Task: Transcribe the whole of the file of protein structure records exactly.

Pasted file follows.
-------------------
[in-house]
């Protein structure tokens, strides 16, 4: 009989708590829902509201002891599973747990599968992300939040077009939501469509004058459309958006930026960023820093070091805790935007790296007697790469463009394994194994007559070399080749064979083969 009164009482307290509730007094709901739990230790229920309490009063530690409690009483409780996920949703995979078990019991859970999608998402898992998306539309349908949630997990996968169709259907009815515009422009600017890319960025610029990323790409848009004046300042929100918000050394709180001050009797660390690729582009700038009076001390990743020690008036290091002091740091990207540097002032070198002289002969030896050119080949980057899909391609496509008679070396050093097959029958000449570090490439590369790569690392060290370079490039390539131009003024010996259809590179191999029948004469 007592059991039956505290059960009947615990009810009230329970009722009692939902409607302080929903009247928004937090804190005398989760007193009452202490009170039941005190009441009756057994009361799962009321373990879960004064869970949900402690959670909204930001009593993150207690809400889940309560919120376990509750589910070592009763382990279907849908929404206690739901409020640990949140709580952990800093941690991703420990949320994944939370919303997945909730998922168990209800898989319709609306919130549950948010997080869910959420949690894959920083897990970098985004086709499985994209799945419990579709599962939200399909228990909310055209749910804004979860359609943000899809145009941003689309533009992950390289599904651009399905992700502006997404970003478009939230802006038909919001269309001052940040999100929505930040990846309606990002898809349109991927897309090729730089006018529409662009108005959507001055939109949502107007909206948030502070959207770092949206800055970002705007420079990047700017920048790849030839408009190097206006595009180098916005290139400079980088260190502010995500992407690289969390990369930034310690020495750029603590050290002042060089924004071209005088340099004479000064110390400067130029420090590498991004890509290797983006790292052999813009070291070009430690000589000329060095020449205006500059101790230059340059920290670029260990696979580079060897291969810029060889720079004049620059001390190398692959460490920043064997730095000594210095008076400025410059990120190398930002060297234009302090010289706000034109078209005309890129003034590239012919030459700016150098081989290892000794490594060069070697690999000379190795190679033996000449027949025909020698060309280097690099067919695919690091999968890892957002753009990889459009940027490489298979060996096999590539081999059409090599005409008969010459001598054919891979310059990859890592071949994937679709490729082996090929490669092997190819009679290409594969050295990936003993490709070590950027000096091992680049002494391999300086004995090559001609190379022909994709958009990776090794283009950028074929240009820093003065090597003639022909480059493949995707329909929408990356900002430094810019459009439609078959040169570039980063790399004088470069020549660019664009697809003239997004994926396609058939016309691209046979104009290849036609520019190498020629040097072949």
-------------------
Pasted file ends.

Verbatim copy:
[in-house]
């Protein structure tokens, strides 16, 4: 009989708590829902509201002891599973747990599968992300939040077009939501469509004058459309958006930026960023820093070091805790935007790296007697790469463009394994194994007559070399080749064979083969 009164009482307290509730007094709901739990230790229920309490009063530690409690009483409780996920949703995979078990019991859970999608998402898992998306539309349908949630997990996968169709259907009815515009422009600017890319960025610029990323790409848009004046300042929100918000050394709180001050009797660390690729582009700038009076001390990743020690008036290091002091740091990207540097002032070198002289002969030896050119080949980057899909391609496509008679070396050093097959029958000449570090490439590369790569690392060290370079490039390539131009003024010996259809590179191999029948004469 007592059991039956505290059960009947615990009810009230329970009722009692939902409607302080929903009247928004937090804190005398989760007193009452202490009170039941005190009441009756057994009361799962009321373990879960004064869970949900402690959670909204930001009593993150207690809400889940309560919120376990509750589910070592009763382990279907849908929404206690739901409020640990949140709580952990800093941690991703420990949320994944939370919303997945909730998922168990209800898989319709609306919130549950948010997080869910959420949690894959920083897990970098985004086709499985994209799945419990579709599962939200399909228990909310055209749910804004979860359609943000899809145009941003689309533009992950390289599904651009399905992700502006997404970003478009939230802006038909919001269309001052940040999100929505930040990846309606990002898809349109991927897309090729730089006018529409662009108005959507001055939109949502107007909206948030502070959207770092949206800055970002705007420079990047700017920048790849030839408009190097206006595009180098916005290139400079980088260190502010995500992407690289969390990369930034310690020495750029603590050290002042060089924004071209005088340099004479000064110390400067130029420090590498991004890509290797983006790292052999813009070291070009430690000589000329060095020449205006500059101790230059340059920290670029260990696979580079060897291969810029060889720079004049620059001390190398692959460490920043064997730095000594210095008076400025410059990120190398930002060297234009302090010289706000034109078209005309890129003034590239012919030459700016150098081989290892000794490594060069070697690999000379190795190679033996000449027949025909020698060309280097690099067919695919690091999968890892957002753009990889459009940027490489298979060996096999590539081999059409090599005409008969010459001598054919891979310059990859890592071949994937679709490729082996090929490669092997190819009679290409594969050295990936003993490709070590950027000096091992680049002494391999300086004995090559001609190379022909994709958009990776090794283009950028074929240009820093003065090597003639022909480059493949995707329909929408990356900002430094810019459009439609078959040169570039980063790399004088470069020549660019664009697809003239997004994926396609058939016309691209046979104009290849036609520019190498020629040097072949």